As Australian companies usher in the new year, business information analysts at IBISWorld reveal the five industries expected to soar and the five expected to sink.
The cotton growing industry is in for a bumper year in 2016, expecting rapid growth of 19.2%, according to analysts at IBISWorld. Other industries set to boom in 2016 include internet publishing and broadcasting, organic farming, houseware retailing, and university and other higher education.
However, some industries are in for a less than exciting year, as falls in global oil prices push down revenue for petroleum refining and petroleum fuel manufacturing. Revenue is also set to fall for diamond and gemstone mining, printing, and nightclubs.
The industries set to fly
|Industries to fly||Revenue 2014-15
Get daily business news.
The latest stories, funding information, and expert advice. Free to sign up.
You'll also receive messages on behalf of our partners. You can opt-out at any time.
|Internet publishing and broadcasting||1,541.0||1,749.0||9.4|
|University and other higher education||28,618.6||29,649.0||3.6|
Cotton growing in Australia
IBISWorld projects that the cotton growing industry will fly in 2015-16, growing by 19.2% to reach $879 million. The industry is expected to recover strongly from a poor performance in 2014-15, when revenue fell by 62.7%.
A marginal increase in global cotton prices coupled with increased cotton production is expected to contribute to this substantial revenue growth in 2015-16. Additionally, the area of available land for cotton harvesting is anticipated to increase by 52.3% and lint production is expected to increase by almost 11%.
According to IBISWorld senior industry analyst Spencer Little, “the cotton growing industry is highly volatile, with revenue movements ranging between 136.1% growth and 62.7% decline over the past five years.”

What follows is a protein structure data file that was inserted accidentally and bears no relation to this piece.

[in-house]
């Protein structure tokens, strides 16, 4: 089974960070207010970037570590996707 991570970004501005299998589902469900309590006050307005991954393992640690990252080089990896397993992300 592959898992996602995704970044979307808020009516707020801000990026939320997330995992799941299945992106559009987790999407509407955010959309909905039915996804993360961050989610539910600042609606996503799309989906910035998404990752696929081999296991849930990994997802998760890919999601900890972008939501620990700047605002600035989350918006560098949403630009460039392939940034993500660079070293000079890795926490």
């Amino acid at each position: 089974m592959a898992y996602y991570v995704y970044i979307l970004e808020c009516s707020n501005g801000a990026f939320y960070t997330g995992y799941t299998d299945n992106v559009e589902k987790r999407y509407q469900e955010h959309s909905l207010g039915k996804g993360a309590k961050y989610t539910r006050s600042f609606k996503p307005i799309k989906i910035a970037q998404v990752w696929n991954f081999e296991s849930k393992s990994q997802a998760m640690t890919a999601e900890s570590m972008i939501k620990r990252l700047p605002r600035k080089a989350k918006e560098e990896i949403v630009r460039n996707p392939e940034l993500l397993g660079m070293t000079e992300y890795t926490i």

The industry is affected by factors such as global cotton pricing and weather, which dictate farmers’ decisions to grow cotton or a different crop. This exposure to weather patterns contributes to substantial changes in the amount of cotton grown nationally.
“Growing conditions are expected to be far more favourable in 2015-16, as the industry recovers from a woeful performance in 2014-15,” Little said.
Internet publishing and broadcasting in Australia
Over the past five years, consumers have continued to migrate towards the internet for services previously provided in newspapers, such as real estate, car and job advertising.
“The ability to easily search with filters for specific results makes the internet the prime medium for these forms of advertising,” Little said.
Growing consumer demand is projected to drive revenue growth of 9.4% in 2015-16, to reach $1.7 billion. Strong growth is expected over the five years through 2015-16, with revenue increasing at a compound annual rate of 7.2%.